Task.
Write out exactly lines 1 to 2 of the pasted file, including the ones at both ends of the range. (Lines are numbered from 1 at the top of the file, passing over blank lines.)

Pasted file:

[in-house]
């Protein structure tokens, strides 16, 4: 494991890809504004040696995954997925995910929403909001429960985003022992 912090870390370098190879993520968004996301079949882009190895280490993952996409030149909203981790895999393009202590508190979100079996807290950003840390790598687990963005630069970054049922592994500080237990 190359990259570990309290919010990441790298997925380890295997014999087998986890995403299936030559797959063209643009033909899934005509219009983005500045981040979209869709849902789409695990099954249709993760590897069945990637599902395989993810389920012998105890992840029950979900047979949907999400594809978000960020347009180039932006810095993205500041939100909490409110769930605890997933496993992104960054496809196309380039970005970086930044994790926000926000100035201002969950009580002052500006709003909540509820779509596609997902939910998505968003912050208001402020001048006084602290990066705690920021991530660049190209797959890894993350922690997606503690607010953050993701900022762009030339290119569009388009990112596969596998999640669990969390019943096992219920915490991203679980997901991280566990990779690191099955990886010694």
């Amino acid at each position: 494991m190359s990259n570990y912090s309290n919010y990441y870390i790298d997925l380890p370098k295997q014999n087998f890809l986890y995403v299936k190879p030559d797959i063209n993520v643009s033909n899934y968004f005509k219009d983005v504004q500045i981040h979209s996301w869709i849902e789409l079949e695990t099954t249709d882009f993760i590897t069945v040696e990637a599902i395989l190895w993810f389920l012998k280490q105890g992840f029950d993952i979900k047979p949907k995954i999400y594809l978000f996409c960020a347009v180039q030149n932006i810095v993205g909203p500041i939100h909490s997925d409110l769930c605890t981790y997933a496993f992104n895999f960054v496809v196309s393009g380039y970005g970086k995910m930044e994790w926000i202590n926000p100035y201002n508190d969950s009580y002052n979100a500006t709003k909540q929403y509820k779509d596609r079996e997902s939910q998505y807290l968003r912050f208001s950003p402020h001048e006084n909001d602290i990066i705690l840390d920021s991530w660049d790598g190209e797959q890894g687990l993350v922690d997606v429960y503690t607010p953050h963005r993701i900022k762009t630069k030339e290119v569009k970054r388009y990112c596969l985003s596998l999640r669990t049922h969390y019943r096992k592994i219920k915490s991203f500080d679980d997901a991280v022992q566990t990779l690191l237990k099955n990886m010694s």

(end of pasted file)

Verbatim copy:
[in-house]
């Protein structure tokens, strides 16, 4: 494991890809504004040696995954997925995910929403909001429960985003022992 912090870390370098190879993520968004996301079949882009190895280490993952996409030149909203981790895999393009202590508190979100079996807290950003840390790598687990963005630069970054049922592994500080237990 190359990259570990309290919010990441790298997925380890295997014999087998986890995403299936030559797959063209643009033909899934005509219009983005500045981040979209869709849902789409695990099954249709993760590897069945990637599902395989993810389920012998105890992840029950979900047979949907999400594809978000960020347009180039932006810095993205500041939100909490409110769930605890997933496993992104960054496809196309380039970005970086930044994790926000926000100035201002969950009580002052500006709003909540509820779509596609997902939910998505968003912050208001402020001048006084602290990066705690920021991530660049190209797959890894993350922690997606503690607010953050993701900022762009030339290119569009388009990112596969596998999640669990969390019943096992219920915490991203679980997901991280566990990779690191099955990886010694």